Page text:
One member, Girard Park Drive bed-and-breakfast owner Kolleen Bowen Verlander, says Authement could seek a more restrictive rezoning that would still allow for commercial projects on the 100-acre tract of undeveloped Johnston Street land. "We can't second-guess Authement," says Verlander. "All we can do is be a watchdog in the university's dealings with the Board of Supervisors [for the UL System]."
The contentious rezoning issue, whereby Authement was seeking to have 36 acres of the land closest to Johnston Street reclassified from residential to general business so that he could swap them for 4 acres on Girard Park Drive, was scheduled for a vote of the Lafayette City-Parish Council on March 1. The Zoning Commission had recommended against the rezoning, saying the proposed developers of a commercial center on the land, BRE-ARD LLC, did not submit a plan that addressed traffic impact, vehicular access, infrastructure improvements and buffering from nearby residents.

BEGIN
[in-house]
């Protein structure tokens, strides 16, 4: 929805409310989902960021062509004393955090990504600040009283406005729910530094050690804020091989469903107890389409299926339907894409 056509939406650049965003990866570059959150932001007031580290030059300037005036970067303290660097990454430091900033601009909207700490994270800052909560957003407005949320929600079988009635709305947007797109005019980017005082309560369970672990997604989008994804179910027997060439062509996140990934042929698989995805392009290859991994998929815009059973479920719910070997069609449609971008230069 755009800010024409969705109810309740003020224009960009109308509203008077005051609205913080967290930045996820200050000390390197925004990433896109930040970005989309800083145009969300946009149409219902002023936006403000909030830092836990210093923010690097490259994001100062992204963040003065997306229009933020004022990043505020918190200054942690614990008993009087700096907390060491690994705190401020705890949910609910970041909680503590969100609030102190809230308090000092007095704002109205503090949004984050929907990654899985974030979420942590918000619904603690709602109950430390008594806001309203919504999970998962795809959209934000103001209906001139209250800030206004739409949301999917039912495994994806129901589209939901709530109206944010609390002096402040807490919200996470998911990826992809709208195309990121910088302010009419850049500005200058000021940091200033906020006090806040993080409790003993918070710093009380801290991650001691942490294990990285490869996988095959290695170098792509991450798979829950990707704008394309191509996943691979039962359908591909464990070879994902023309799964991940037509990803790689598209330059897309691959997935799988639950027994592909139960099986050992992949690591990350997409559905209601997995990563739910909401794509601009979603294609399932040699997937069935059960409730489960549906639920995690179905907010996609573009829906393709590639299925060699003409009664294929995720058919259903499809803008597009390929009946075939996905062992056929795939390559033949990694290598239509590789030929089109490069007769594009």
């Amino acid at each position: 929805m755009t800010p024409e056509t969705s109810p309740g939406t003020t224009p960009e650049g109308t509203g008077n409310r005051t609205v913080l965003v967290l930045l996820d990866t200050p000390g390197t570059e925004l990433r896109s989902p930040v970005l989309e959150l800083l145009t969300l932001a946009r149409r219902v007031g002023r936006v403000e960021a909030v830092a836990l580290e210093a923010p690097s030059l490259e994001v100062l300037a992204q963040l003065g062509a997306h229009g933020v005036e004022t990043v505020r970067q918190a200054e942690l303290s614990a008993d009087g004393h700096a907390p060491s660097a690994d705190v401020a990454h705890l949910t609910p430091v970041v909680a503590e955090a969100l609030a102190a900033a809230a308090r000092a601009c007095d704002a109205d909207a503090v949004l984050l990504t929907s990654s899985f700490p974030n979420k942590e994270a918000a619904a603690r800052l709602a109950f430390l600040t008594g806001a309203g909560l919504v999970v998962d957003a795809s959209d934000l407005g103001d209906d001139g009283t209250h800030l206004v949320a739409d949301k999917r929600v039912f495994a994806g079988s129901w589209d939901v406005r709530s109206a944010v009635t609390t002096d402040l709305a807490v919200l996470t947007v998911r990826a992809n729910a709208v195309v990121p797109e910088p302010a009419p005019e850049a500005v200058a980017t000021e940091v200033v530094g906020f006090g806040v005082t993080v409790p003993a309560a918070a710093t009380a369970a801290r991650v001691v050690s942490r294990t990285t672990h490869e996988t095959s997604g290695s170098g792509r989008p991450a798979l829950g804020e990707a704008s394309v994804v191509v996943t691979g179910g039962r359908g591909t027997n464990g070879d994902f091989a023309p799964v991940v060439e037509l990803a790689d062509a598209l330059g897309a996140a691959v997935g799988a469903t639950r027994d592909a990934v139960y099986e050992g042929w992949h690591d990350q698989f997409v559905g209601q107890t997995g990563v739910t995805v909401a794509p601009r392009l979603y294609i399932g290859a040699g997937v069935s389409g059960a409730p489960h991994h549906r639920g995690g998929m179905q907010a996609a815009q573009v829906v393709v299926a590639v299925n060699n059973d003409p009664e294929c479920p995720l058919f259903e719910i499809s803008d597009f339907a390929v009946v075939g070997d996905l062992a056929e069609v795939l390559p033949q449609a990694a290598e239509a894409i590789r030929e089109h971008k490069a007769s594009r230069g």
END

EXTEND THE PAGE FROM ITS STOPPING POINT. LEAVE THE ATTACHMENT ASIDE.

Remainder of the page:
UL President Ray Authement was at a Board of Supervisors meeting last Friday and was unavailable for comment. "We need more time to explore our options," says Julie Dronet, the university's director of public relations.
The board, which approved the suspect land swap in August 2005, would have to give its nod to any new arrangement, whether in the form of a restructuring of the current exchange or a new one.